Joseph Hutchins Colton (July 5, 1800 - July 29, 1893), often publishing as J. H. Colton, was an important American map and atlas publisher active from 1833 to 1897. Colton's firm arose from humble beginnings when he moved to New York in 1831 and befriended the established engraver Samuel Stiles. He worked under Stiles as the 'Co.' in Stiles and Co. from 1833 to 1836. Colton quickly recognized an emerging market in railroad maps and immigrant guides. Not a cartographer or engraver himself, Colton's initial business practice mostly involved purchasing the copyrights of other cartographers, most notably David H. Burr, and reissuing them with updated engraving and border work. His first maps, produced in 1833, were based on earlier Burr maps and depicted New York State and New York City. Between 1833 and 1855 Colton would proceed to publish a large corpus of guidebooks and railroad maps which proved popular. In the early 1850s Colton brought his two sons, George Woolworth Colton (1827 - 1901) and Charles B. Colton (1832 - 1916), into the map business. G. W. Colton, trained as a cartographer and engraver, was particularly inspired by the idea of creating a large and detailed world atlas to compete established European firms for the U.S. market. In 1855, G.W. Colton issued volume one the impressive two volume Colton's Atlas of the World. Volume two followed a year later. Possibly because of the expense of purchasing a two-volume atlas set, the sales of the Atlas of the World did not meet Colton's expectations and so, in 1856, the firm also issued the atlas as a single volume. The maps contained in this superb work were all original engravings and most bear an 1855 copyright. All of the maps were surrounded by an attractive spiral motif border that would become a hallmark of Colton's atlas maps well into the 1880s. In 1857, the slightly smaller Colton's General Atlas replaced the Atlas of the World, which lacked the border. Most early editions of the General Atlas published from 1857 to 1859 do not have the trademark Colton spiral border, which was removed to allow the maps to fit into a smaller format volume. Their customers must have missed the border because it was reinstated in 1860 and remained in all subsequent publications of the atlas. There were also darker times ahead, in 1858 Colton was commissioned at sum of 25,000 USD by the government of Bolivia to produce and deliver 10,000 copies a large format map of that country. Although Colton completed the contract in good faith, delivering the maps at his own expense, he was never paid by Bolivia, which was at the time in the midst of a series national revolutions. Colton would spend the remainder of his days fighting with the Bolivian and Peruvian governments over this payment and in the end, after a congressional intervention, received as much as 100,000 USD in compensation. Nonetheless, at the time it must have been a disastrous blow. J. H. Colton and Company is listed as one of New York's failed companies in the postal record of 1859. It must have been this that led Colton into the arms of Alvin Jewett Johnson and Ross C. Browning. The 1859 edition of Colton's General Atlas lists Johnson and Browning as the 'Successor's to J. H. Colton' suggesting an outright buyout, but given that both companies continued to publish separately, the reality is likely more complex. Whatever the case may have been, this arrangement gave Johnson and Browning access to many of Colton's map plates and gave birth to Johnson's New Illustrated (Steel Plate) Family Atlas. The Johnson's Atlas was published parallel to Colton's atlas well in to the 1880s. The Colton firm itself subsequently published several other atlases including an Atlas of America, the Illustrated Cabinet Atlas, the Octavo Atlas of the Union, and Colton's Quarto Atlas of the World. They also published a large corpus of wall maps, pocket maps, and guides. The last known publications of the Colton firm date to 1897 and include a map and a view, both issued in association with the Merchant's Association of New York. In 1898, the Colton firm merged with the Ohman Firm and continued to publish as Colton, Ohman & Co. until 1901.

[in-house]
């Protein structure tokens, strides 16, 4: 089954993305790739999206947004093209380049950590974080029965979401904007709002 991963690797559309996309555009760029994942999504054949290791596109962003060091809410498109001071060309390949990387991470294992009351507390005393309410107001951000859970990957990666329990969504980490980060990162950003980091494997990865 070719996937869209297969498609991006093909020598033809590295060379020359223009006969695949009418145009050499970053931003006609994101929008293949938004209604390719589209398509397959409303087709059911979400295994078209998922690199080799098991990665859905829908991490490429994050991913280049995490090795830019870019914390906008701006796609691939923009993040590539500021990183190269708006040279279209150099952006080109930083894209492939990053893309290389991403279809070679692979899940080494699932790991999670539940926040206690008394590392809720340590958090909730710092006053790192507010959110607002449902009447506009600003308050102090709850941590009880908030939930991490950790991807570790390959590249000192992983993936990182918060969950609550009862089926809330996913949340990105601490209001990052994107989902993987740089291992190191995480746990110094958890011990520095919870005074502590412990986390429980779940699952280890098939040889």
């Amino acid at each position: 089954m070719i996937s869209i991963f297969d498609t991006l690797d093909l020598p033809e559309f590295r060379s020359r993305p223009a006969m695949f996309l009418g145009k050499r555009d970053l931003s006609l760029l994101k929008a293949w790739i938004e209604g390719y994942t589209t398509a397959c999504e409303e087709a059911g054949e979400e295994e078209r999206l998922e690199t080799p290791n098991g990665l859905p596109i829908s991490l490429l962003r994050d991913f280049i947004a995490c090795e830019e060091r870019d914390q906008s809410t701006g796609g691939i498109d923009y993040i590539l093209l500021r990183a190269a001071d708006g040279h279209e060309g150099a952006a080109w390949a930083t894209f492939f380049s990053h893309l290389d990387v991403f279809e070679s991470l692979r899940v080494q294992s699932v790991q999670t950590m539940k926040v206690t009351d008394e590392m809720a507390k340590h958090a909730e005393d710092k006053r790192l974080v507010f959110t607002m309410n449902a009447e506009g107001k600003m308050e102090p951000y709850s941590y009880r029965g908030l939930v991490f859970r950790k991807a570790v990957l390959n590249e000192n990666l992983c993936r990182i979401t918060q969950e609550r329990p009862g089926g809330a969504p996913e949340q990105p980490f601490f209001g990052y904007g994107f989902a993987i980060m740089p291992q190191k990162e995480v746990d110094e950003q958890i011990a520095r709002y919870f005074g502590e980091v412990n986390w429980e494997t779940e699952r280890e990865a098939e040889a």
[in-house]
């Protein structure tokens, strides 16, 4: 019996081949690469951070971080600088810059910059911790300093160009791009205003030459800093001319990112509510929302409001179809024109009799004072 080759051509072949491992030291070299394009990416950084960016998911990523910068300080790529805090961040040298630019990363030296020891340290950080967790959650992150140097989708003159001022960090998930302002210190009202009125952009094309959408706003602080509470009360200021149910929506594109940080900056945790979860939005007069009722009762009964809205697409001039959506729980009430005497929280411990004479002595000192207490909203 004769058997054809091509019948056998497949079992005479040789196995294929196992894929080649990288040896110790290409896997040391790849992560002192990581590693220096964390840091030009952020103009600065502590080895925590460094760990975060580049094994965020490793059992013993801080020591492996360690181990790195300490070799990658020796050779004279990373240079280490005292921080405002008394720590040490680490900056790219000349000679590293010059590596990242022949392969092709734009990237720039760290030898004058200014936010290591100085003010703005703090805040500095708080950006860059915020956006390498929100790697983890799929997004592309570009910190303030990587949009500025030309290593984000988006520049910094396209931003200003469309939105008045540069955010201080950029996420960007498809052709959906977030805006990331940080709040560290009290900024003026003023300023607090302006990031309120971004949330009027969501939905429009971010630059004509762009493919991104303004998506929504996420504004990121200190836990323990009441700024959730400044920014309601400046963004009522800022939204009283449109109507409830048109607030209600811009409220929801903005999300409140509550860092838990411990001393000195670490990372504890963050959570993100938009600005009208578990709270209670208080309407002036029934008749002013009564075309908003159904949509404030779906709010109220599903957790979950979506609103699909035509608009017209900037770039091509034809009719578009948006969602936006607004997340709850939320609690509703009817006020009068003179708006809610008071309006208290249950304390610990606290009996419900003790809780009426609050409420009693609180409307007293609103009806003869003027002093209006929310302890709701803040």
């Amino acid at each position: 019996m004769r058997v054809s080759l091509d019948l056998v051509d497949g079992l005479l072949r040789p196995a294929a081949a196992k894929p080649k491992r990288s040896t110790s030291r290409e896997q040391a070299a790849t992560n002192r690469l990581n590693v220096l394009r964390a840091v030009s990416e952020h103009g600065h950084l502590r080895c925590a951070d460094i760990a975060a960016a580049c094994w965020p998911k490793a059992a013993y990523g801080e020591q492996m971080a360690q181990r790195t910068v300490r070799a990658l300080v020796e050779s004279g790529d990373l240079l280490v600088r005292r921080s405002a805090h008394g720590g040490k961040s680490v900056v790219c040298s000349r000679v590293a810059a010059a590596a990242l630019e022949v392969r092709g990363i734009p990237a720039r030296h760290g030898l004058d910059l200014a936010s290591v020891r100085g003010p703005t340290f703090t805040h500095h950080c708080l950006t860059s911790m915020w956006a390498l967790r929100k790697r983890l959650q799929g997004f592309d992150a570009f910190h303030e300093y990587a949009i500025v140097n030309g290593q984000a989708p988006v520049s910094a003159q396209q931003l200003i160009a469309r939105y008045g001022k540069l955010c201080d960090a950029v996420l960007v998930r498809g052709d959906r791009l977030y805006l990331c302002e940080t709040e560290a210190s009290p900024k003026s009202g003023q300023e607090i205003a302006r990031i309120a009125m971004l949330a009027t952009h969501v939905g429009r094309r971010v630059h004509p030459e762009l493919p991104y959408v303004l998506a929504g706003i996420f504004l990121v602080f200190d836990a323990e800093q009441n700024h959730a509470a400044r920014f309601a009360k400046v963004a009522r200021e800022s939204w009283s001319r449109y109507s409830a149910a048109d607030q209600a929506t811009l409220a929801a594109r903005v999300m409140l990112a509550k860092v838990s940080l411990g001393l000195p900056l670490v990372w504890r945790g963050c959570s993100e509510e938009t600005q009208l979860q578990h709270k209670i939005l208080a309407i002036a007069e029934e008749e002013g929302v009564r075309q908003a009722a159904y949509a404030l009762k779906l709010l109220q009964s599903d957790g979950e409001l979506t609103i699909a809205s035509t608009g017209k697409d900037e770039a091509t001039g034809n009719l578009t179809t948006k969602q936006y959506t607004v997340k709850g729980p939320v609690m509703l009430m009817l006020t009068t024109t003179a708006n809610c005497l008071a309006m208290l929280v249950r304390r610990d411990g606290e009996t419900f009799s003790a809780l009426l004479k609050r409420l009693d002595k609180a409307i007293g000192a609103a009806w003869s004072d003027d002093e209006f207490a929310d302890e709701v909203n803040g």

Samuel Stiles (July 15, 1796 - April 3, 1861) was a New York based engraver of maps and bank notes active in the middle part of the 19th century. Stiles was born in East Windsor, Connecticut, and there served his apprenticeship as a line-engraver under self-taught master Abner Reed. In 1821, following his apprenticeship, Stiles relocated to Hartford, Connecticut, with is former master, Abner Reed, to form the firm of Reed and Stiles. Reed and Stiles worked in portrait, historical, landscape, and map engraving on wood and copper. Another former Reed apprentice, Pelton, joined the firm in 1822, changing the name of the firm to Reed, Stiles, and Pelton. Around this time, he also joined the Connecticut State Militia where he was commissioned as a corporal in the same Calvary regiment as his brother Asabel Chapin Stiles. In 1824 he relocated to Utica, New York, where worked with Vistus Balch, also a former Reed apprentice. Stiles and Batch moved to New York together in 1828 to found Balch and Stiles, banknote engravers. In 1833 Samuel Stiles partnered with Joseph Hutchins Colton, then a young man, to found Stiles and Company – Colton being the 'company.' This partnership lasted until 1836 when he and Colton published their great plan of New York City, known as the 'Colton Map.' Colton went his own way and became a major American map publisher. Stiles moved a few blocks away and partnered with George E. Sherman and Colin Smith to found Stiles, Sherman and Smith. The partnership dissolved in 1840 and Stiles took up again with J. H. Colton, who was already becoming prominent. In 1841, he joined the firm of Danforth, Ball, and Company, Bank Note Engravers. This firm eventually merged into the American Bank Note Company. In 1859 Stiles became a founding member of the National Banknote Company, which incorporated as the American Banknote Company. He was the treasurer of this successful firm until his death in 1861. On a side note, Stiles married the daughter of Abner Reed, Charlotte Sophia Reed, in 1825. Their son, Henry Reed Stiles attained fame of his own as historian and genealogist.
Very good. Full professional restoration. Backed on linen.
OCLC: 46797081. New York Public Library, Map Division, b15025252.